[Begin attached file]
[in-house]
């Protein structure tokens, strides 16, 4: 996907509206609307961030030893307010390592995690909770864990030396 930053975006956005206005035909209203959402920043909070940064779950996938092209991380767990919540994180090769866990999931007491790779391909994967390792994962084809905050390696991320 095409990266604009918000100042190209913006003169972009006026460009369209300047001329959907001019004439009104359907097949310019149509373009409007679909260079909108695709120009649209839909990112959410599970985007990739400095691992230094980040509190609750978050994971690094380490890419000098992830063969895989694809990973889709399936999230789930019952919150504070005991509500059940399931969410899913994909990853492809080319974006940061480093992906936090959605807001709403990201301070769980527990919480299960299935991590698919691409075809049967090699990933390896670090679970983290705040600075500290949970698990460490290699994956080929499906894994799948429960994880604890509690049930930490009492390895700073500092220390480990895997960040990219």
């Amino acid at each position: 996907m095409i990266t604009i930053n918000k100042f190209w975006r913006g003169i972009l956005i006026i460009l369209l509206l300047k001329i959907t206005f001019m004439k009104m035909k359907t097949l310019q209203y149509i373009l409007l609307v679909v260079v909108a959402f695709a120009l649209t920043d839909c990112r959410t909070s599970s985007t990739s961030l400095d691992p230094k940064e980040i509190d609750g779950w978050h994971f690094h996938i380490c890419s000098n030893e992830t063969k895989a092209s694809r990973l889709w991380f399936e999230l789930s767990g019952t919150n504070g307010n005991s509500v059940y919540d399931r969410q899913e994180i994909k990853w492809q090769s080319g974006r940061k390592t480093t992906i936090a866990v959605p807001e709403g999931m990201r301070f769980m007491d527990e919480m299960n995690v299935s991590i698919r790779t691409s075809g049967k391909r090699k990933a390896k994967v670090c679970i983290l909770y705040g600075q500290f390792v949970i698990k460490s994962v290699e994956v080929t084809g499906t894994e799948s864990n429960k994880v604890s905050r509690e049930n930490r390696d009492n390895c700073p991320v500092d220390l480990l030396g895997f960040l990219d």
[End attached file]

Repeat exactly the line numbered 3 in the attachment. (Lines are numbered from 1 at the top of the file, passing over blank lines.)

């Amino acid at each position: 996907m095409i990266t604009i930053n918000k100042f190209w975006r913006g003169i972009l956005i006026i460009l369209l509206l300047k001329i959907t206005f001019m004439k009104m035909k359907t097949l310019q209203y149509i373009l409007l609307v679909v260079v909108a959402f695709a120009l649209t920043d839909c990112r959410t909070s599970s985007t990739s961030l400095d691992p230094k940064e980040i509190d609750g779950w978050h994971f690094h996938i380490c890419s000098n030893e992830t063969k895989a092209s694809r990973l889709w991380f399936e999230l789930s767990g019952t919150n504070g307010n005991s509500v059940y919540d399931r969410q899913e994180i994909k990853w492809q090769s080319g974006r940061k390592t480093t992906i936090a866990v959605p807001e709403g999931m990201r301070f769980m007491d527990e919480m299960n995690v299935s991590i698919r790779t691409s075809g049967k391909r090699k990933a390896k994967v670090c679970i983290l909770y705040g600075q500290f390792v949970i698990k460490s994962v290699e994956v080929t084809g499906t894994e799948s864990n429960k994880v604890s905050r509690e049930n930490r390696d009492n390895c700073p991320v500092d220390l480990l030396g895997f960040l990219d």